Business operators in Kenya were optimistic Wednesday for a swift return to normal operations at the country's main international airport after it was ravaged by fire.
Passenger flights have either been cancelled or diverted, mostly to the coastal city of Mombasa, but international flights were due to land again in Nairobi on Thursday morning, using a domestic terminal undamaged in the fire.
Cargo operations were only halted for some 12 hours, so the impact on Kenyan exporters should be limited.
In addition, while Nairobi is a key regional airport, 18 airlines fly direct to Mombasa from Europe, so tourists heading straight for Kenya's white sand beaches will not be affected by the fire.
Flights from Nairobi to Mombasa, Kenya's second city and an international airport, were ferrying passengers stranded by the fire for onwards flights outside the country.
Many passengers change planes in Nairobi, as do the ever-larger numbers of tourists coming in from Asia, as well as the vast majority of those visiting for wildlife safaris.
Nairobi also remains a hub for travellers heading elsewhere in the region, such as those on their way to track mountain gorillas in Rwanda and Uganda.
"This is the busiest time of year for international flights," said Duncan Muriuki, head of Destination Africa, a tour operator.
"We have people stuck in Mombasa so it will definitely impact us negatively," he said, adding that clients stuck at the coast would face journeys of several hours to travel by road to the capital.
"It has to be got back to normal, they can make adjustments," he said.
International terminals at Jomo Kenya International Airport were gutted, but neither the runway or domestic terminal were damaged.
Domestic and cargo flights resumed early on Wednesday evening, while at least two flights from Kenya Airways were due to land as scheduled in Nairobi on Thursday morning.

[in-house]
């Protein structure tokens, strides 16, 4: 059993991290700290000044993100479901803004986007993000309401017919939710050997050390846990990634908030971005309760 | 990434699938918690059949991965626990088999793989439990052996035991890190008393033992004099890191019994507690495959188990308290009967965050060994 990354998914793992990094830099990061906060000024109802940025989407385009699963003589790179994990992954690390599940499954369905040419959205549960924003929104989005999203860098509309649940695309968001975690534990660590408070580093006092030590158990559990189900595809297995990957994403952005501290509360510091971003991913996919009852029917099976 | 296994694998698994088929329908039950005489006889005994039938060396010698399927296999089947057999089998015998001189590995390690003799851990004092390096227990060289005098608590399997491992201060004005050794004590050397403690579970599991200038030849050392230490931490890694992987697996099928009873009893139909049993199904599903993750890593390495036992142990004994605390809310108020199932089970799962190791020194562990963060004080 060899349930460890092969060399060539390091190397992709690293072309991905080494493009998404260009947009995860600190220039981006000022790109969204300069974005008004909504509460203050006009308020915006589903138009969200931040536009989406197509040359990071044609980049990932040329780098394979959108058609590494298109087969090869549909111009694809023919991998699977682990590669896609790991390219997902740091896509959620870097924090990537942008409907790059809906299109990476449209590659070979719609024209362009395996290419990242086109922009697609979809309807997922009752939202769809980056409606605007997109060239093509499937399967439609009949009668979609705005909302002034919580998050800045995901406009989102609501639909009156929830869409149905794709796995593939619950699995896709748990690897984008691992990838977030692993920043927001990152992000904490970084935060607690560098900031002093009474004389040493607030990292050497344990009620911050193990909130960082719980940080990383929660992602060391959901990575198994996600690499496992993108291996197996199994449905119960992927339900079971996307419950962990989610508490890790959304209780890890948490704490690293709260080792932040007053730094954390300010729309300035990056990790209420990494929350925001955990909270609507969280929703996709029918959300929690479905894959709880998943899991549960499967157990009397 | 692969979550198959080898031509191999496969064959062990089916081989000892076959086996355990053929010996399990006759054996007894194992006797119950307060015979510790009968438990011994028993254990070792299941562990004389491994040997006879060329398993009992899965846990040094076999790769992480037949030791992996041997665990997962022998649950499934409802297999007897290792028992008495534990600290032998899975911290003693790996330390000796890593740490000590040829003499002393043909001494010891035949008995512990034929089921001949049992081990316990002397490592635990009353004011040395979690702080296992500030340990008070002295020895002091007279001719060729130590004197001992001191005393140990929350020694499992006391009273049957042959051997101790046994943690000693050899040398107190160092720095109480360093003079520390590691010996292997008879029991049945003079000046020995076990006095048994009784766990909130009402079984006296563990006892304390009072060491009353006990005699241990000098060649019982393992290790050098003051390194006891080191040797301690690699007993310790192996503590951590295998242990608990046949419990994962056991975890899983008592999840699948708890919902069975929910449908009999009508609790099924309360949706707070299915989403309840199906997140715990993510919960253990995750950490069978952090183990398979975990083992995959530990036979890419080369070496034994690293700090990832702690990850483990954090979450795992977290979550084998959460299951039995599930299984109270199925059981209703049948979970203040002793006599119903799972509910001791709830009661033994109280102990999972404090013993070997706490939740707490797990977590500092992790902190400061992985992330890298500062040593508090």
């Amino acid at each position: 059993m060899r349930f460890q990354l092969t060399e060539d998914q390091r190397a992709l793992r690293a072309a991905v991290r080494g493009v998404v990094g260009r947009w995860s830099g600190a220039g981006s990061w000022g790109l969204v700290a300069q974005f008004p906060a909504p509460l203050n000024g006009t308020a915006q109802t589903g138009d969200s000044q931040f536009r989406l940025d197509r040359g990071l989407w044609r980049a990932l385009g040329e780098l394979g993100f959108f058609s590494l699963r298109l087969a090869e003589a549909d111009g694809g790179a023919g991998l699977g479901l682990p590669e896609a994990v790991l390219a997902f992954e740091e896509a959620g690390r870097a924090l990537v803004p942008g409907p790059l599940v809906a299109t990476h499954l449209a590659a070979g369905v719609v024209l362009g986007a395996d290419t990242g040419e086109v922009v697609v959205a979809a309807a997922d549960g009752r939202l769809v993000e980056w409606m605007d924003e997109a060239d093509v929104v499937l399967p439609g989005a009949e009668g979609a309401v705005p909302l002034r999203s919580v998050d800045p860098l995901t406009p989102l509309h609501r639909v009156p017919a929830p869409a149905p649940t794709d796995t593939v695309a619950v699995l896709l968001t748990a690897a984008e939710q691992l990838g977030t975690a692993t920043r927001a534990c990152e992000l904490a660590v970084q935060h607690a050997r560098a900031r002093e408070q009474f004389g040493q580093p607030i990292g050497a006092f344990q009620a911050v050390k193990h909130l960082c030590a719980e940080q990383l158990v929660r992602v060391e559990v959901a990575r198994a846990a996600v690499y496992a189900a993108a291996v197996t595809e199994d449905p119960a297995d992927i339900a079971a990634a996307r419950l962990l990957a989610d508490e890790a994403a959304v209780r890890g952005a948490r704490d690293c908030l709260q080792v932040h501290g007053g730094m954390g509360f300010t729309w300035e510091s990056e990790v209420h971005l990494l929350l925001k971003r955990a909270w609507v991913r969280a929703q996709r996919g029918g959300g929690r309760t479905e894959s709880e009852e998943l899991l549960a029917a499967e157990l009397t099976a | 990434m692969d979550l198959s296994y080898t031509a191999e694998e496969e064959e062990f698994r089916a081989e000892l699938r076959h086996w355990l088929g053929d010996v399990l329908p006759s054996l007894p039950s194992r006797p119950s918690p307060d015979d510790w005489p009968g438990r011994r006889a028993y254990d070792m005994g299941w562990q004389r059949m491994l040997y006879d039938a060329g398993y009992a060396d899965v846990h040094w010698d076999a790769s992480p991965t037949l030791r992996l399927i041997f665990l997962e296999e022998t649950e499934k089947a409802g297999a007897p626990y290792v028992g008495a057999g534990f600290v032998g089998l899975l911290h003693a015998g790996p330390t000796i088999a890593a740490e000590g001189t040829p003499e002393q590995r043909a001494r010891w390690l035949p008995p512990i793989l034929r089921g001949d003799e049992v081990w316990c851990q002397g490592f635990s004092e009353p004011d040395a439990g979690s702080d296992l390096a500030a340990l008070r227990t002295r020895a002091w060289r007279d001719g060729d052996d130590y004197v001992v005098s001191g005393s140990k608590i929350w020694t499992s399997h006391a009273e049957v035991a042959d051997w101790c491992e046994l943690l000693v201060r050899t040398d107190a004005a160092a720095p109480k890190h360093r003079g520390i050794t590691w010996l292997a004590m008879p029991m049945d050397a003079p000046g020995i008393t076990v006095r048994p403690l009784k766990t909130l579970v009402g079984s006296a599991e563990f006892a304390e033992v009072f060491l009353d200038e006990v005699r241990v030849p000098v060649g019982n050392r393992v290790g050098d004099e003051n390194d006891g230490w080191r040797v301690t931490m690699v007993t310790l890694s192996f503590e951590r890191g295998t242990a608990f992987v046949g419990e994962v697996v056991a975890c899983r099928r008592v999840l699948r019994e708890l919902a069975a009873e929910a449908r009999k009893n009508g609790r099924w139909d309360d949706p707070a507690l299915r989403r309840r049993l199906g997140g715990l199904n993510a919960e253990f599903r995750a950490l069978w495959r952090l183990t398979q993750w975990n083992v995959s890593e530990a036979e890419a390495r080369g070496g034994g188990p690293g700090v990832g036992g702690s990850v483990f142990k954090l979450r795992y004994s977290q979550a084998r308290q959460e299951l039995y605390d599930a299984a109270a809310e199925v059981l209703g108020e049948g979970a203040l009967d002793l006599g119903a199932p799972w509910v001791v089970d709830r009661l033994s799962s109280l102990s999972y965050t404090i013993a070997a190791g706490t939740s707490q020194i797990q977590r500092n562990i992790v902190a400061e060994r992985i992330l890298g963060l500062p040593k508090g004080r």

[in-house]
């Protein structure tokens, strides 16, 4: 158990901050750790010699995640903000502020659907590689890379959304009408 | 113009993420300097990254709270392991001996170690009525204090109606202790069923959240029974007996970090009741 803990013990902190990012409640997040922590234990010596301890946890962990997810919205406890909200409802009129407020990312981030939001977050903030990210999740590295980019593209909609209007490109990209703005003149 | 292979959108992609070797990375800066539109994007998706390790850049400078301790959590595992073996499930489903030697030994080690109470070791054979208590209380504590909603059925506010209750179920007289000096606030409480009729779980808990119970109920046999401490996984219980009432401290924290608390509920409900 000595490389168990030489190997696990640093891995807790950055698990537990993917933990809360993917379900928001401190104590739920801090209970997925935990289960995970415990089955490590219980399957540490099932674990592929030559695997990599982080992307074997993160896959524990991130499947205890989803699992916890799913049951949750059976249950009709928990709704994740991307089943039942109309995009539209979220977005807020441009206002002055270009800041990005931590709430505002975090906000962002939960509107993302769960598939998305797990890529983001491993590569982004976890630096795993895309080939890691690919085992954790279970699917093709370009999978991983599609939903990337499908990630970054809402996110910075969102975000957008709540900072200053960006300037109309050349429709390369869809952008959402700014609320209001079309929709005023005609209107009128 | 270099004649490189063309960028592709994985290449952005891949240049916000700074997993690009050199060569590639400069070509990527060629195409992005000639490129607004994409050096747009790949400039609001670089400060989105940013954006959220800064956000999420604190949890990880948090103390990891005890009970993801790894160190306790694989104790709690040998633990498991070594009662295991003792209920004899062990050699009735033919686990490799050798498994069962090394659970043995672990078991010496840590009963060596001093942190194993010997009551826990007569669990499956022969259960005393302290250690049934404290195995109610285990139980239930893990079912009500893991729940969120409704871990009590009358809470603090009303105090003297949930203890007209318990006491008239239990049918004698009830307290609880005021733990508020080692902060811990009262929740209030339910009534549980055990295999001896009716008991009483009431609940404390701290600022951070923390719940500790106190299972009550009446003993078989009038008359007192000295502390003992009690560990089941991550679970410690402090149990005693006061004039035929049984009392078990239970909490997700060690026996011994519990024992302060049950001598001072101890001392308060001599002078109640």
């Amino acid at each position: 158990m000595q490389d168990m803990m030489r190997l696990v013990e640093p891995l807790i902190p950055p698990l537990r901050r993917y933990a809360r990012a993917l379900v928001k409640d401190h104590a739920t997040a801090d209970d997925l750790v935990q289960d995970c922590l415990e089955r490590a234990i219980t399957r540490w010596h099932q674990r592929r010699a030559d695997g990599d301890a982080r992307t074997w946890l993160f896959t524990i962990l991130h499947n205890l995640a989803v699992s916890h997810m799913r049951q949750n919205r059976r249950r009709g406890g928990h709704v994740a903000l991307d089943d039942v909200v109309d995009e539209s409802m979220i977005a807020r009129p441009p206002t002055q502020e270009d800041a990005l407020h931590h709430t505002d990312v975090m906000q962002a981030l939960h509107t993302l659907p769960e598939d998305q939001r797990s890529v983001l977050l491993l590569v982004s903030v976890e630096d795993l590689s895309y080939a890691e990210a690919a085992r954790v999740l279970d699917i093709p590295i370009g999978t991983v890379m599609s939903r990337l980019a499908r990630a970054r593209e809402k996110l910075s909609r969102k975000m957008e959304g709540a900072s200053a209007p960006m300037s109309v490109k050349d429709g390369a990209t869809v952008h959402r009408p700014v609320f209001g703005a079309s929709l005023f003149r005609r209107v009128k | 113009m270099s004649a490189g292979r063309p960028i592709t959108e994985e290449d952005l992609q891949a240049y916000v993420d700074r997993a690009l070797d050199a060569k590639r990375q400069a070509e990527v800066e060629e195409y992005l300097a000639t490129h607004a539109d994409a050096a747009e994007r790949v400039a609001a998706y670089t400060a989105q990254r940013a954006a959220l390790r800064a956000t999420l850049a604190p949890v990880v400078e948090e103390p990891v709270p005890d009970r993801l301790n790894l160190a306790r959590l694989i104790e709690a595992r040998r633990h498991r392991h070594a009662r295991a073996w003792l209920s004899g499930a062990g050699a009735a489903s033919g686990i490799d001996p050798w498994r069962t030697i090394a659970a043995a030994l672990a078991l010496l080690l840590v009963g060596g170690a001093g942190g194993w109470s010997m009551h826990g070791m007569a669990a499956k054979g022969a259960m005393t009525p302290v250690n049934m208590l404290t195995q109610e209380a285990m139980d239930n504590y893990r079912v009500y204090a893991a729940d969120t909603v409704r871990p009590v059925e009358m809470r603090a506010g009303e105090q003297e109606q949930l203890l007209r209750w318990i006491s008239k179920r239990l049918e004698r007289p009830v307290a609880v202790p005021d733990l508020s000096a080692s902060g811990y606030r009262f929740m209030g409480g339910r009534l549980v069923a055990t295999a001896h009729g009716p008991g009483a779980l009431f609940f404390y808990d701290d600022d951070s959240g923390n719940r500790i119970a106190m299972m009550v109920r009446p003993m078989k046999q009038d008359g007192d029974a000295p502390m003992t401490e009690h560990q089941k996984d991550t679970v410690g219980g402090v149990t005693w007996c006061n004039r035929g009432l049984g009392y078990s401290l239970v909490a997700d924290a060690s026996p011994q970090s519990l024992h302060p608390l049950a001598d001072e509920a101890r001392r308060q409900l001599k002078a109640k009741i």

Nairobi's other airport, Wilson, handles mostly domestic flights to game parks and beaches.
It has little infrastructure and would be ill-equipped to handle large numbers of additional passengers.
Among the hardest hit by any incidents at JKIA are Kenya's flower producers.
Kenya exported 122,000 tons of cut flowers in 2012, accounting for 1.6% of the east African nation's GDP.
While that contribution is relatively modest, due largely to tax loopholes, the sector is a big employer, with half a million Kenyans estimated to depend on flower farming for their livelihood.
Any delay in shipping out fragile lilies and roses would result in big losses.
Jane Ngige, who heads the Kenya Flower Council, warned that if the situation was not resolved swiftly the sector "would be one of the hardest hit by the airport crisis".
However, Ngige said cargo handlers had been able to store produce delivered to the airport despite the fire.
Harvesting at flower farms had been halted Wednesday while the trade association waited for more information, she said.